Women and minorities continued to make small, slow gains in their numbers at major American law firms last year, according to the National Association for Law Placement, a legal employment tracker.
The groups increased their representation among law firm partners in 2016. Women made up 22.13 percent of partners, compared with 21.46 percent in 2015. And minorities accounted for 8.05 percent of partners, up from 7.52 percent in 2015.
In the associate ranks, women held 45 percent of the positions last year, slightly more than the 44.68 percent they held in 2015, but not quite the 45.66 percent they held in 2009, the year law firms began to feel the effects of the economic crash. Minorities made up 22.72 percent of associates last year, up from 22 percent in 2015 and 19.67 percent in 2009.
The National Association for Law Placement issues the Report on Diversity at U.S. Law Firms, an annual compilation of the representation of women and minorities in the industry based on information from more than 112,000 partners, associates and other lawyers in 1,082 offices of law firms nationwide.
James G. Leipold, executive director of the association, said the national figures “mask many significant differences by law firm size and geography,” with larger firms having achieved more diversity than smaller firms.
“While it is encouraging to see small gains in most areas this year,” he said, “the incredibly slow pace of change continues to be discouraging.”
The increase in minority lawyers of all types is linked to the greater number of Asian lawyers in the associate ranks, the report found. They now make up 11.25 percent of all associates, up from 9.28 percent seven years ago, and Asian lawyers hold 3.13 percent of partnerships, an increase from 2.2 percent in 2009.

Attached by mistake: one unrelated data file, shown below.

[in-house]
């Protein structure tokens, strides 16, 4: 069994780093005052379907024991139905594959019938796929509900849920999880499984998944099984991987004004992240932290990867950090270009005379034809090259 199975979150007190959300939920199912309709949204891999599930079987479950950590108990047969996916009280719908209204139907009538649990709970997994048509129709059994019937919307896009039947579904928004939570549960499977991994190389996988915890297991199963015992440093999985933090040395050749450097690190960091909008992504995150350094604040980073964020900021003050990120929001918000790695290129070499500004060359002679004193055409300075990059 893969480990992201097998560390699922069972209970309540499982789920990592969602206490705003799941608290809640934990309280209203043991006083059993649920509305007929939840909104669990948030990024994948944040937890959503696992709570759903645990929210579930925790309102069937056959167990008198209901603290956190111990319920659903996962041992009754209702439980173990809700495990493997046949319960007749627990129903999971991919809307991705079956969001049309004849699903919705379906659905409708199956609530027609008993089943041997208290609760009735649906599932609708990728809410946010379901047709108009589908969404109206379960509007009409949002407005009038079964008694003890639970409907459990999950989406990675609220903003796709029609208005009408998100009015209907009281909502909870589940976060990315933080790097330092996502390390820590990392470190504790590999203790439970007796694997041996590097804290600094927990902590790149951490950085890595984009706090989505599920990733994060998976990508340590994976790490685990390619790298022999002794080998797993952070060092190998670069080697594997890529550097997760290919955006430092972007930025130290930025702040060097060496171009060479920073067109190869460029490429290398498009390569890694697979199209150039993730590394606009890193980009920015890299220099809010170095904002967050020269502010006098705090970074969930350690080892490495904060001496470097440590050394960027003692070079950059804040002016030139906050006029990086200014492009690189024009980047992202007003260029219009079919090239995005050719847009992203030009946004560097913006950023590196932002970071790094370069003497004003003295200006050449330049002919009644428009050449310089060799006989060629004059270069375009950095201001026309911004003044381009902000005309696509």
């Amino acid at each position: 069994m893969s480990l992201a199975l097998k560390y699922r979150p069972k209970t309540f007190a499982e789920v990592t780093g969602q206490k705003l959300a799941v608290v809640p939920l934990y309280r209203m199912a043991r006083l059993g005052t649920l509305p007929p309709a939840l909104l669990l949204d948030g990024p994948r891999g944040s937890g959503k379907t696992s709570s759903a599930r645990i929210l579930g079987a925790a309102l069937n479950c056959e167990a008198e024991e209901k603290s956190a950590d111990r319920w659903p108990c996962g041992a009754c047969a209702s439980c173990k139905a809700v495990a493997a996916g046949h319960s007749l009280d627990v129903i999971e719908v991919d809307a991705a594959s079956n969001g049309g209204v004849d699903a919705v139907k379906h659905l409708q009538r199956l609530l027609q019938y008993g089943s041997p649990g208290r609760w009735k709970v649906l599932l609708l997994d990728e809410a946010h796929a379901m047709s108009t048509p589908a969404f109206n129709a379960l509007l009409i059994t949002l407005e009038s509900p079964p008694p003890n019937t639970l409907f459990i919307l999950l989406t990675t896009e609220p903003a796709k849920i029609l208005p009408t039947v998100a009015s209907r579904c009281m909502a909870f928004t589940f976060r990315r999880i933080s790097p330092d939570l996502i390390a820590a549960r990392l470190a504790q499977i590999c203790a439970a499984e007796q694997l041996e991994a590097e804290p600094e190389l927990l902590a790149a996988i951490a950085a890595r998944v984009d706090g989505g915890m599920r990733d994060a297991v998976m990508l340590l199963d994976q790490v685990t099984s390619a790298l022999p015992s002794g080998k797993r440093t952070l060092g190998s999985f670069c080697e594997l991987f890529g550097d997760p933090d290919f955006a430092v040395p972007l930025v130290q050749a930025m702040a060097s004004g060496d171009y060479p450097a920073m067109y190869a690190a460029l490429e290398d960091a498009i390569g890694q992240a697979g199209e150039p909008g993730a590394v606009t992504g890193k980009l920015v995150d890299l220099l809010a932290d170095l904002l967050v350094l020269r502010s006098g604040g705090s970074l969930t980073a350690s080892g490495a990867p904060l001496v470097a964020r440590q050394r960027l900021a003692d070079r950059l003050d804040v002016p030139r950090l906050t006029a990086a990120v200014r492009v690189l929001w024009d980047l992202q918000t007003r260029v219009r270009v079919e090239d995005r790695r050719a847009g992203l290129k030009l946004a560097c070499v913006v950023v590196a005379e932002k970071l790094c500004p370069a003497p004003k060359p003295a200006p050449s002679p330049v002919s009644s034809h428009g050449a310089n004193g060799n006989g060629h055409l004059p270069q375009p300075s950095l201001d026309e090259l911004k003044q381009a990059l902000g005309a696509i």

The percentage of Hispanic lawyers also climbed, reaching 4.42 percent last year, up from 3.95 percent in 2015. They represent 2.31 percent of partners compared with 1.65 percent at the outset of the recession.
By comparison, African-Americans held 1.81 percent of partnerships last year, slightly higher than 1.77 percent in 2015 and 1.71 percent in 2009. African-Americans made up 4.11 percent of associates, up from 3.95 percent in 2015, which is still below their 2009 level, 4.66 percent.
The report said that higher levels of representation of minorities among summer associate classes evaporate when it comes to permanent jobs. That difference “underscores that retention and promotion remain the primary challenges that law firms face with respect to diversity,” Mr. Leipold said.
The association, which has more than 2,500 legal career professionals as members, also tracks the number of lawyers with disabilities and who are openly lesbian, gay, bisexual and transgender, or L.G.B.T. The report noted that disabled lawyers are “scarce” at the associate and partner levels — only 283 lawyers across firms. The number of L.G.B.T. lawyers was 2,431 last year, including 825 partners. The report did not include figures for earlier years.